“It’s a difficult circle to navigate,” Wilsonvsaid. “It’s just a loop of people directing you to other people without actually giving you helpful information.”
Davis echoed a similar experience with the administration during her four years at the university.
“I think they understand it’s hard and that we’re not like the typical student,” she said. “I think it was just a lot of misinformation or maybe just not enough information for the administration to be that supportive.”
Davis added that there were many times that she felt alone.
“One of my biggest concerns was moving to Lexington and thinking, ‘God, I’m going to be the only one here,’” she said.
Nicholes also talked about a general sense of fear that followed him throughout his time at W&L.
“In college, it was more, ‘I don’t know if I’ll be able to graduate, and if I do, I don’t know if I’ll have to leave and I don’t want to leave the U.S,’” hebsaid.
Barriers from their citizenship status surfaced for Nicholes, Wilson and Davis when they started applying for college.
Nicholes said he didn’t have DACA at the time of their college application processes and he highly considered a scholarship offer from a local university. But then he discovered QuestBridge, a program for low-income students that partners with 31 colleges and universities that commit to accepting undocumented students across the United States with scholarships, according to the website.
Nicholes was a match for W&L, which means that he received a full-ride scholarship. Wilson’s college application process was similar.
“I decided to go with Washington and Lee because of the QuestBridge match process,” Wilson said. “The academics here are more than I could ask for.”
Sally Stone Richmond, the vice president for admissions and financial aid, said that QuestBridge provides an implicit knowledge of accessibility to higher education, including for undocumented students.
“The QuestBridge program really helped diversify the socioeconomic pool, and we want to continue to build on that momentum,” she said. “We’re going to fund an admitted student regardless of their citizenship status.”
Davis didn’t have DACA during high school and wasn’t eligible for FAFSA. Unaware of W&L’s existence at first, she discovered the university through QuestBridge and first visited W&L during Johnson weekend.
“I just remember it being a very positive experience,” she said.
She said that the Johnson scholarship, which covered full tuition, room and board as well as other expenses, allowed her to save enough money for her medical school applications and interviews.
Professor Florinda Ruiz, the director of the university’s creative writing program, teaches a writing class on immigrant voices. An immigrant from Spain, she works with immigrant families in the Lexington courts and schools.
Ruiz referred to a program at Harvard College called Act on a Dream, which released “Documenting the Pathway to College,” a 29-page document on the college application process and the mentorship program for undocumented students.
“If Harvard has this, why doesn’t our administration?” Ruiz said.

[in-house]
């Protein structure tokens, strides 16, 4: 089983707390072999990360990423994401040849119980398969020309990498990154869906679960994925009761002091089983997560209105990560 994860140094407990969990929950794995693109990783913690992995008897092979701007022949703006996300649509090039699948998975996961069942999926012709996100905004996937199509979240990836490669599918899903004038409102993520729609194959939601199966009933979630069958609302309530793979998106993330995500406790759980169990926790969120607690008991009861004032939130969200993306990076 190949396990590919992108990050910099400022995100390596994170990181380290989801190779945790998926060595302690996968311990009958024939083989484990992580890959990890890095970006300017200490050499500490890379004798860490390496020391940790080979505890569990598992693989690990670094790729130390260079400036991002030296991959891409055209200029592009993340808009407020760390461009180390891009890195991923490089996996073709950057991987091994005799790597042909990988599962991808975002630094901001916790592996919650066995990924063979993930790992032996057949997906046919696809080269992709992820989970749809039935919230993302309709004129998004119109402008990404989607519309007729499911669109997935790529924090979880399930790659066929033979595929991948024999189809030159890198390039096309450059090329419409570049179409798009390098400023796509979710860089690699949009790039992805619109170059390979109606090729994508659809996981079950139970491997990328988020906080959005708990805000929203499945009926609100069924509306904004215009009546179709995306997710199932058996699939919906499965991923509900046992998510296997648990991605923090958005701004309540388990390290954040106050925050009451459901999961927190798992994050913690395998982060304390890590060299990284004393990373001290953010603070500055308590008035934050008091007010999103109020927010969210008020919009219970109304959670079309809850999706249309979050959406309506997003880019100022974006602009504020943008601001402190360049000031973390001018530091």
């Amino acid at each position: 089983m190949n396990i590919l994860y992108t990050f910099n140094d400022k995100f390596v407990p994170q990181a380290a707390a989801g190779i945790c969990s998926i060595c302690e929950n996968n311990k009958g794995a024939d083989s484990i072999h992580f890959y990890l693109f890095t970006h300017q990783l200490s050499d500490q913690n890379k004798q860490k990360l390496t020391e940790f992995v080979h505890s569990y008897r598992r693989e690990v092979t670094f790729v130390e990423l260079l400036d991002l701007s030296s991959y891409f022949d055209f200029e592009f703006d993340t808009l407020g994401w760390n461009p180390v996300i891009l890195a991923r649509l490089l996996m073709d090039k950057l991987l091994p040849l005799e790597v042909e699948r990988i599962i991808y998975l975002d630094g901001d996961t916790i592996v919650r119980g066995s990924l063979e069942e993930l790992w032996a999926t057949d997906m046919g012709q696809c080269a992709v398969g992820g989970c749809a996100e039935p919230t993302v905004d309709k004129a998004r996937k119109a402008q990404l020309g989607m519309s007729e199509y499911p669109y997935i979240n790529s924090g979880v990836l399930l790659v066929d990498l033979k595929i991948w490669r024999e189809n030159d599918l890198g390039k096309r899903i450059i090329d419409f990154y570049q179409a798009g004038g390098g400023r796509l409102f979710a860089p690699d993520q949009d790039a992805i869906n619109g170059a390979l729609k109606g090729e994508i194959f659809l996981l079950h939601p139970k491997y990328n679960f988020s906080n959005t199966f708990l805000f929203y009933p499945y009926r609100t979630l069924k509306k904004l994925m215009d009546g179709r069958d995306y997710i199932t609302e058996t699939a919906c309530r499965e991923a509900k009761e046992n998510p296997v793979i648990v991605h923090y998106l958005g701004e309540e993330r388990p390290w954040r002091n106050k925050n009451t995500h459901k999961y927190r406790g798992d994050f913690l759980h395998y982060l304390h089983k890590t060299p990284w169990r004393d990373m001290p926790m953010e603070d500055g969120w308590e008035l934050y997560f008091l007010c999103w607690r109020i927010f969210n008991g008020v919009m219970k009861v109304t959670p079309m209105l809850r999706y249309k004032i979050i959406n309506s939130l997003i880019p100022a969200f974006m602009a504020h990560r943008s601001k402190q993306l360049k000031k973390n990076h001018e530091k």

“Our practice has been more about connecting with those students individually,” Richmond said.
Wilsonsaid he had seen similar resources at other colleges and universities before arriving at W&L.
“I came in wishing for resources for undocumented students like I had seen at other campuses,” Wilson said.
Rodocker said initiatives would be more individually based.
“It’s pretty much on them to reach out to us on their own,” Rodocker said.
Undocumented students must self-report for anyone within the administration to know of their status or find resources for them. They aren’t registered as international students, Ruiz said. When asked, Center for International Education Director Mark Rush referred to the international student advisor, Amy Richwine, as a resource for students covered by the DACA program. But Richwine said she did not work directly with undocumented or DACA students.
“No one seemed to have an idea, in terms of faculty working in the international department,” Wilson said about reaching out to administration after the election. “Undocumented students are in a weird place where we don’t fit in the international or the U.S. citizen category.”
Davis offered a suggestion for creating a more supportive approach at the university.
“There isn’t awareness between the DACA students,” she said. “Something that would help would be just letting the DACA students know of each other.”
She gave advice for incoming and current undocumented students.
“Before the election, I would’ve said, ‘Don’t be afraid to share your story,’” she said. “But after the election, I think I would switch to, ‘Don’t give up and keep going’… We’ve been here a long time and I think we’re going to stay.”
On the verge of graduation, Nicholes provided his perspective as well.
“Don’t let it get to you,” he said. “Just because you’re undocumented doesn’t mean you can’t do most of the things or all that citizens can do.”
Although Wilson has three years of college ahead of him, he gave advice for other students in a similar situation.
“Ask questions and be informed rather than trying to hide and remain in the shadows,” he said. “If there’s something you don’t get answered, take action and voice your opinion because your voice will be heard no matter if it’s immediate or it takes a while.”